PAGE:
However, when it comes to reproduction, Altered Carbon has almost nothing to say. We never see the characters engage in safe sex; there’s not a condom to be seen. And so one might imagine that this society has figured out contraception on an organic level. I kept hoping we’d see some discussion of that, especially given the scenarios at hand. Ortega and Kovacs have sex while he is sleeved in the body of her lover, whose stack is “on ice” for his crimes, so she probably doesn’t want to get pregnant while he’s locked up. The wealthy Miriam Bancroft brags about giving her husband scores of children. How exactly do they plan when to have those kids? And when she has extramarital sex with Kovacs, how does she ensure she won’t get pregnant?

This could have just been an unspoken facet of the show, something they choose to never address. However, one of the major plot reveals involves a sex worker getting pregnant by accident. I mean, really? Am I supposed to imagine that an employer who exercises total control over this woman’s body wouldn’t have figured out how to control her reproductive organs, too?

A common defense for this sort of world is that it’s based on our own. All the sexual innovations involve more ways to be more violent to ever hotter and more desirable blonde women, because … well, look at today’s pornography. However, if that argument is to hold water, the show has to look at the ways misogyny really functions. And given today’s political debates, it is pretty ridiculous to imagine a society which has bio-hacked and body-hacked the human form in every imaginable way but the reproductive system. Don’t know if you’ve noticed, but patriarchal capitalism is pretty damn fixated on controlling women’s reproductive autonomy.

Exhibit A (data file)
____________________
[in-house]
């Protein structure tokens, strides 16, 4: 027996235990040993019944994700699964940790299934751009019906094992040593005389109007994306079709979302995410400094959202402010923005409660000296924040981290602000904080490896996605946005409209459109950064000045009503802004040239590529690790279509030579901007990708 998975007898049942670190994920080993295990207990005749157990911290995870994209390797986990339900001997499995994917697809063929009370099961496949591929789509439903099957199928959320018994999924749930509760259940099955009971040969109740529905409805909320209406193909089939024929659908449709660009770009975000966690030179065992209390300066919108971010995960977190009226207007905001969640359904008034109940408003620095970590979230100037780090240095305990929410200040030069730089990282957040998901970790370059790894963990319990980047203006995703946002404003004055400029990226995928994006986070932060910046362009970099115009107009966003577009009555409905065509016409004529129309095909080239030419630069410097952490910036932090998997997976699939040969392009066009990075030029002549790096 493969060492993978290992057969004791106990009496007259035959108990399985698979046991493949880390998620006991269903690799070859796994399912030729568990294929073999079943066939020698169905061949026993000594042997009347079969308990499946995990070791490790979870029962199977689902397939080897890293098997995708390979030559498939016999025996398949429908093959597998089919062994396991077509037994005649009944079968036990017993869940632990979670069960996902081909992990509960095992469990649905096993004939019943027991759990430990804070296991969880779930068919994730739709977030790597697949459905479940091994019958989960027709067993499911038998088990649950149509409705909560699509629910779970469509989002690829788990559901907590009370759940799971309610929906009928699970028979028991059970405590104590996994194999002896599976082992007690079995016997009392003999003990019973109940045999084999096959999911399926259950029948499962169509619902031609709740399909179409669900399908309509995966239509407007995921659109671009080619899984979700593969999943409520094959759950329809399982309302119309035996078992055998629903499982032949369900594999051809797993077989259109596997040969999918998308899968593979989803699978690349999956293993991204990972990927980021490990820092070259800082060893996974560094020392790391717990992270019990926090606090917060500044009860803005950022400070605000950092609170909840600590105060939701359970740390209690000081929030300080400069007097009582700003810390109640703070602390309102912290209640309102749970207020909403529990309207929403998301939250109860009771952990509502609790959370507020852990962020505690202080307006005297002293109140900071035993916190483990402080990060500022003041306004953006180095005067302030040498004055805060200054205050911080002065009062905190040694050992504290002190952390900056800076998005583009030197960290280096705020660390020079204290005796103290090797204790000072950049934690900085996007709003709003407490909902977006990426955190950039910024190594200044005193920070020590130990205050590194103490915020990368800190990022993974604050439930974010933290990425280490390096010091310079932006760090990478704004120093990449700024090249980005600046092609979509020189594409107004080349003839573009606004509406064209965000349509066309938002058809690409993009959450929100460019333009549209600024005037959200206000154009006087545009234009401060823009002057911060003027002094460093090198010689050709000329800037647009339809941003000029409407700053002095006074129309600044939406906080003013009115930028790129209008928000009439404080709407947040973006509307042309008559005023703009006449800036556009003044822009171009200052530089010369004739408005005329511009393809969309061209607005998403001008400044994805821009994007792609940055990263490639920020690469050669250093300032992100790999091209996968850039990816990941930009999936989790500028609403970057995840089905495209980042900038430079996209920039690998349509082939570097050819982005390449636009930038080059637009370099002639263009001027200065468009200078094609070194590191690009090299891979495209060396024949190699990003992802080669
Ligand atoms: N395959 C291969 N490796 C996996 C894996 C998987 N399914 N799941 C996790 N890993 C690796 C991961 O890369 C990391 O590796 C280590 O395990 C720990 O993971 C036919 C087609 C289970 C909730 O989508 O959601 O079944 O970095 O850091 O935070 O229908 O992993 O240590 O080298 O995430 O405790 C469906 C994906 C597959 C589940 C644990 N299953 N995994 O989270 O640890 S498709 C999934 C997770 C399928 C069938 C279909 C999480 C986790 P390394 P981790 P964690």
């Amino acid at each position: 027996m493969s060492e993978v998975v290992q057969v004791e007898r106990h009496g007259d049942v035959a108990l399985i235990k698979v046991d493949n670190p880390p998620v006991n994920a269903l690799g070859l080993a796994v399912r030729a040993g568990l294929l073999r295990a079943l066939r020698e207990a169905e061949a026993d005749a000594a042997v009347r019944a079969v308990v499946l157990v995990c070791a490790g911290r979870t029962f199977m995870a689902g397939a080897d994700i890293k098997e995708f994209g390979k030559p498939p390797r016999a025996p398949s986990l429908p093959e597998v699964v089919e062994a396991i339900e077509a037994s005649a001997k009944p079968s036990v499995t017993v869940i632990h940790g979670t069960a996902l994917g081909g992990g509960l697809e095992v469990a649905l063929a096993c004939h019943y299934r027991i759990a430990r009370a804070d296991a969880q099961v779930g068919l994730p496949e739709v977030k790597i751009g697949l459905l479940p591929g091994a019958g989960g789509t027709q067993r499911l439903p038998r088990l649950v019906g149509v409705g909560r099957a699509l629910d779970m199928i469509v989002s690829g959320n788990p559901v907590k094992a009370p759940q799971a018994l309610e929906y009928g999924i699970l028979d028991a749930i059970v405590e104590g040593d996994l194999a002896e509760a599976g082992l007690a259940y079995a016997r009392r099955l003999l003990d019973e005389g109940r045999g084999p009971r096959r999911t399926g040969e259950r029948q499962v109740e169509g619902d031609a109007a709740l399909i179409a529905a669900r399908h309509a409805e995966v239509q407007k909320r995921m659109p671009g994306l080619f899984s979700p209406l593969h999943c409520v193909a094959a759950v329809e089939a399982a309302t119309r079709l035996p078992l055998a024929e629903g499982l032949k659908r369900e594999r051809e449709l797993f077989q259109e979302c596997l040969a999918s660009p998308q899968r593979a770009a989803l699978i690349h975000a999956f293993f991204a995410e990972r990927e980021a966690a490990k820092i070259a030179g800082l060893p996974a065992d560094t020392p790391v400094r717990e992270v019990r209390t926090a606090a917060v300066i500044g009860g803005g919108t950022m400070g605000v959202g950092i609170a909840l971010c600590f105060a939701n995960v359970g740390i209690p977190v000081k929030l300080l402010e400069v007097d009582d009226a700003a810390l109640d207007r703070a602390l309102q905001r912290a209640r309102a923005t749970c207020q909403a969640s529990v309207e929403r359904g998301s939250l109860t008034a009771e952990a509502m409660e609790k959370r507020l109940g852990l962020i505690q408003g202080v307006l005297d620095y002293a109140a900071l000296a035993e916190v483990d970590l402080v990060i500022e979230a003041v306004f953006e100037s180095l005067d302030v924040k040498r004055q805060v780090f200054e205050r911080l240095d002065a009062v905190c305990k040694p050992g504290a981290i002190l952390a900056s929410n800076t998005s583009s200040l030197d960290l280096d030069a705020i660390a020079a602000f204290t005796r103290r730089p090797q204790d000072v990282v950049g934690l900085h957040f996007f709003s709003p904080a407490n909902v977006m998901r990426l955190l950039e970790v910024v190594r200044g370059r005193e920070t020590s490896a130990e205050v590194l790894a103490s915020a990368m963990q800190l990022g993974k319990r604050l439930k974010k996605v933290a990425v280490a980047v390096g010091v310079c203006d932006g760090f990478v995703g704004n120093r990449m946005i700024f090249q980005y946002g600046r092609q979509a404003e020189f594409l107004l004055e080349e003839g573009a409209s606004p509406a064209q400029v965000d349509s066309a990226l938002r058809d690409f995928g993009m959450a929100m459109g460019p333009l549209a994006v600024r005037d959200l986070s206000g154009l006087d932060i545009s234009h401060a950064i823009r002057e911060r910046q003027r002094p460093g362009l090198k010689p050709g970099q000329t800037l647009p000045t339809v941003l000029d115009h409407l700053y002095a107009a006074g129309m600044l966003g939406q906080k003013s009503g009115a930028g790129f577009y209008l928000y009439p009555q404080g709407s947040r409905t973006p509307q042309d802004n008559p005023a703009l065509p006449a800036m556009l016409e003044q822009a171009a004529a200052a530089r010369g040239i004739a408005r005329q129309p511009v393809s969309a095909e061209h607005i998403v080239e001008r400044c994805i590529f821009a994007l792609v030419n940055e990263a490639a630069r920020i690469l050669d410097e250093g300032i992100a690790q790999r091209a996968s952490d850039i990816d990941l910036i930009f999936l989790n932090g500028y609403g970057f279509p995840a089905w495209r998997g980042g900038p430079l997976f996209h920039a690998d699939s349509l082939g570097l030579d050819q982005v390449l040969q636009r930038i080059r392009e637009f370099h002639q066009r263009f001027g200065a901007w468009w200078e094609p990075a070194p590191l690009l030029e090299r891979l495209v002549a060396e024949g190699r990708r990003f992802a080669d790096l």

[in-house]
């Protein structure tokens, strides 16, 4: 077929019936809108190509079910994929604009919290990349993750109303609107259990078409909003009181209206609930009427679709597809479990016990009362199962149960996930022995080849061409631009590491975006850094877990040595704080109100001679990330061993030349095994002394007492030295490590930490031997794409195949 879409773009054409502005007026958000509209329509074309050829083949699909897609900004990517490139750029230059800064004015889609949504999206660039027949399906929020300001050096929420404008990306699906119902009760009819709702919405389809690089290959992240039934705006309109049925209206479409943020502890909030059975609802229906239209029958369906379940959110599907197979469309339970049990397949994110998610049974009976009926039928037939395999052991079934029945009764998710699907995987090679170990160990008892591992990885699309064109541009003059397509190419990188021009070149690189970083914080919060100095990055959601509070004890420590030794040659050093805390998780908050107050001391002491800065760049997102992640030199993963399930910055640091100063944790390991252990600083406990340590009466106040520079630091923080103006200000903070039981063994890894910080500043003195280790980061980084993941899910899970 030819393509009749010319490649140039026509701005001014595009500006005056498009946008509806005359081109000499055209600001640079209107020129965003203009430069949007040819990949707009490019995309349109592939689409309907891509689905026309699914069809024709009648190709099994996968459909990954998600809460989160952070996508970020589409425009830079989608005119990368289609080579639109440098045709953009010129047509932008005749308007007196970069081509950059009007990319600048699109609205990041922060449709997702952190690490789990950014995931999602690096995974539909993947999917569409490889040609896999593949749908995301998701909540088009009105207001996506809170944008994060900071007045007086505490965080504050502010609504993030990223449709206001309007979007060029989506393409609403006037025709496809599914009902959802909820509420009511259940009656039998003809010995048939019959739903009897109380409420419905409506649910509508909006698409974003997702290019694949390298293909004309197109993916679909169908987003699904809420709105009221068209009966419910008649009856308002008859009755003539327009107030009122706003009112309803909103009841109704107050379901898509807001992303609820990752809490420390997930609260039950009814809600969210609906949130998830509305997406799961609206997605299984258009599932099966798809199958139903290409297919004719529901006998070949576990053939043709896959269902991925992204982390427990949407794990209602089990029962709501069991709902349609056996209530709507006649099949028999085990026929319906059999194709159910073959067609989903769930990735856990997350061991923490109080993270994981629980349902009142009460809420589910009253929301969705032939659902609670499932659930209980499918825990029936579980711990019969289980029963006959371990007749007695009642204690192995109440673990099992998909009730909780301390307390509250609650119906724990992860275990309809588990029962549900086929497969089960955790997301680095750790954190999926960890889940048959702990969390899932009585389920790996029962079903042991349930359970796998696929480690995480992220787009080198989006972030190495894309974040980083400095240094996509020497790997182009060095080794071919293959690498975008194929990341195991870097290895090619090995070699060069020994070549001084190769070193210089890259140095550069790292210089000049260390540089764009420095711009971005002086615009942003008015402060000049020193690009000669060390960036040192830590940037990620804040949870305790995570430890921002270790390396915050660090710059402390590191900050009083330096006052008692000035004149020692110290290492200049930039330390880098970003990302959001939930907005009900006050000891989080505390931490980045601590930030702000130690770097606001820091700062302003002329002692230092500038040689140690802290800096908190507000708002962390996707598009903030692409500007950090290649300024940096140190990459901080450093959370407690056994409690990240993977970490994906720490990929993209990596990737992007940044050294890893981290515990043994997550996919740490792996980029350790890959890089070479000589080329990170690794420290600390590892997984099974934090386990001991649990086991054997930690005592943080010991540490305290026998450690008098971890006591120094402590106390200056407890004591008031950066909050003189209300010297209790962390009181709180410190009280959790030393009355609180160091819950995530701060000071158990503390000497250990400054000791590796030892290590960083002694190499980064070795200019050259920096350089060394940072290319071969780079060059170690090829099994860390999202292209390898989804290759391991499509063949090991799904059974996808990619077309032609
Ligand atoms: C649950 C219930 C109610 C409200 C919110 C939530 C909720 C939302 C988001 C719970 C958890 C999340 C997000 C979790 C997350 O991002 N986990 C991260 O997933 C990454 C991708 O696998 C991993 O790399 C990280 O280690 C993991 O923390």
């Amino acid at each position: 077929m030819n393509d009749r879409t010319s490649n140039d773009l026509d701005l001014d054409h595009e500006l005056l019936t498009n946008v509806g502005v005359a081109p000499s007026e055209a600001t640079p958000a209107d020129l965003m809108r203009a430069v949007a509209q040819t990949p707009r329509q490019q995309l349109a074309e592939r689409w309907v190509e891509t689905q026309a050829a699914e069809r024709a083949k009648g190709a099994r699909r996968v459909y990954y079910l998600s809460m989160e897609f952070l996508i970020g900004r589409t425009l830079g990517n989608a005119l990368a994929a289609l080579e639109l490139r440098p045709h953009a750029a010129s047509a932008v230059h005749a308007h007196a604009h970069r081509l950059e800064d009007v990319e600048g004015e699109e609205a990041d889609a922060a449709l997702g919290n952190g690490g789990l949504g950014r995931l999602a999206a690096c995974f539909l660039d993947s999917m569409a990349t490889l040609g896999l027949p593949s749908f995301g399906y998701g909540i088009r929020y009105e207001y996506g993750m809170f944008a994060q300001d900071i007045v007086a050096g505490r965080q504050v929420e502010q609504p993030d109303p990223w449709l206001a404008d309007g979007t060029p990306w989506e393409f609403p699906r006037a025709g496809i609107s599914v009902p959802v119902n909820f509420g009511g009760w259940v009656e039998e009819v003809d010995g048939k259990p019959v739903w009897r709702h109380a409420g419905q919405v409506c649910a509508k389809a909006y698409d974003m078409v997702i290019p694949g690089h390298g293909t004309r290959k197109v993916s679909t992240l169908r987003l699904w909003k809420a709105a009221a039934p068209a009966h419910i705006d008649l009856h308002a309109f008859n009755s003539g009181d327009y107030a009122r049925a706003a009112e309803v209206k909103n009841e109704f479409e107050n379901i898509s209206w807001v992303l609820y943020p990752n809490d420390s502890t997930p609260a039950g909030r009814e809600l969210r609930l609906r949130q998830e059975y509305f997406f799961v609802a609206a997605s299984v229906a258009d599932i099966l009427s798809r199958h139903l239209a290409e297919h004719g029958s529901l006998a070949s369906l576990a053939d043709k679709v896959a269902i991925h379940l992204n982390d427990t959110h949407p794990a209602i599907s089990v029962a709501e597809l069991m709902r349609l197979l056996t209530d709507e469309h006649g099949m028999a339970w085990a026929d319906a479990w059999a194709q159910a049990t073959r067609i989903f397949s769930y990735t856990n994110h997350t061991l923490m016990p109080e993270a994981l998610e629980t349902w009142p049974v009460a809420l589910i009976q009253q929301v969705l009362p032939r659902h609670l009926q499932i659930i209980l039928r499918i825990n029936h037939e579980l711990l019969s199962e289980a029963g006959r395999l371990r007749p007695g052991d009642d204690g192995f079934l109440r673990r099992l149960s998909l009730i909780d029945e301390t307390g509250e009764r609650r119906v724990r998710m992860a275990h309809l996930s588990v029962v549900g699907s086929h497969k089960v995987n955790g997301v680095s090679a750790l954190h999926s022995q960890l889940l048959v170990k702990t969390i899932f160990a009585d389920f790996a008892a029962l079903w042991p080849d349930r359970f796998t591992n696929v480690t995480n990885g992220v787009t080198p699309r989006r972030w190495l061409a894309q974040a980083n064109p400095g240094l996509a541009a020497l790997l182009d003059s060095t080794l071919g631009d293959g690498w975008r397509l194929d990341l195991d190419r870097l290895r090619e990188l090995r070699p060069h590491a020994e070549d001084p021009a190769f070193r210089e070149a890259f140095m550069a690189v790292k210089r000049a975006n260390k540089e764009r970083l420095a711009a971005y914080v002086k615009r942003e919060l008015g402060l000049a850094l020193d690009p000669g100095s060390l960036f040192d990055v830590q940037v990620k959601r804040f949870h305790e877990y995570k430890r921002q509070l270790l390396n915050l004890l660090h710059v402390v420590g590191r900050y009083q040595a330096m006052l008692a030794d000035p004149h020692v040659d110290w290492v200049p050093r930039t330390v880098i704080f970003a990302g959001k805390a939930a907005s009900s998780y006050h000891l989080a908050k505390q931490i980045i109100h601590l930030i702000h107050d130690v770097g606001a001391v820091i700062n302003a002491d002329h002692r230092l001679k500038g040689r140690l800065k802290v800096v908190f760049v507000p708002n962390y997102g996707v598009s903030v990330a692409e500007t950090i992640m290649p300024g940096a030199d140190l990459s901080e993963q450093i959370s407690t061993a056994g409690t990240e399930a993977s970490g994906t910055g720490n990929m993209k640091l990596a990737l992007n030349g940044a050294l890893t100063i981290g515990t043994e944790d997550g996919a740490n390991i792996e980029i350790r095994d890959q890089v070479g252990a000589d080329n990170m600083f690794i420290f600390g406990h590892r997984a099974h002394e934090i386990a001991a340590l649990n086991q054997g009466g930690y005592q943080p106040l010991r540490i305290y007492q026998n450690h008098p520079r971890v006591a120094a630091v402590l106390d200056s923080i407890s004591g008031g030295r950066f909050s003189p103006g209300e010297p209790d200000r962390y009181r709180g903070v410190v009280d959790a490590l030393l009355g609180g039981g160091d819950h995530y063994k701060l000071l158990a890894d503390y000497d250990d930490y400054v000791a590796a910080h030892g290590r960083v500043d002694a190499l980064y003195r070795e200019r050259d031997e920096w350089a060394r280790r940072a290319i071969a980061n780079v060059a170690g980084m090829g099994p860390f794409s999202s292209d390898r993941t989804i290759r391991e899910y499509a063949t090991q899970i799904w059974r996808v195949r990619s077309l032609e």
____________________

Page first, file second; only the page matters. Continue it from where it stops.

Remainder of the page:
And yet, reproductive technologies almost never come up in a science fiction show that’s entirely about the absolute technological control of the body. The two reproductive innovations we see involve clones and a bio-organic printer, which both creates bodies without the use of the reproductive organs. However, when it comes to reproductive technology that involves sex? We don’t really get anything.

It shows just how little we’re taught about the revolutionary impact of contraception. How our cultural imagination so easily forgets these innovations just because they are primarily (though not exclusively) created for women. The ability to control and regulate the human reproductive system is a genuinely earth-shattering discovery, and it’s one that still has so far to develop. For a show that’s so concerned about bodies to ignore one of the most historically significant changes to the human body feels sadly limited.

Now, no show is perfect, and no show can tackle every issue of its imagined future without ending up plotless, plodding, and dull. However, a series which purports to imagine the future of an engineered human body should be able to imagine the future of one of humanity’s most revolutionary innovations.

(Featured image: Netflix)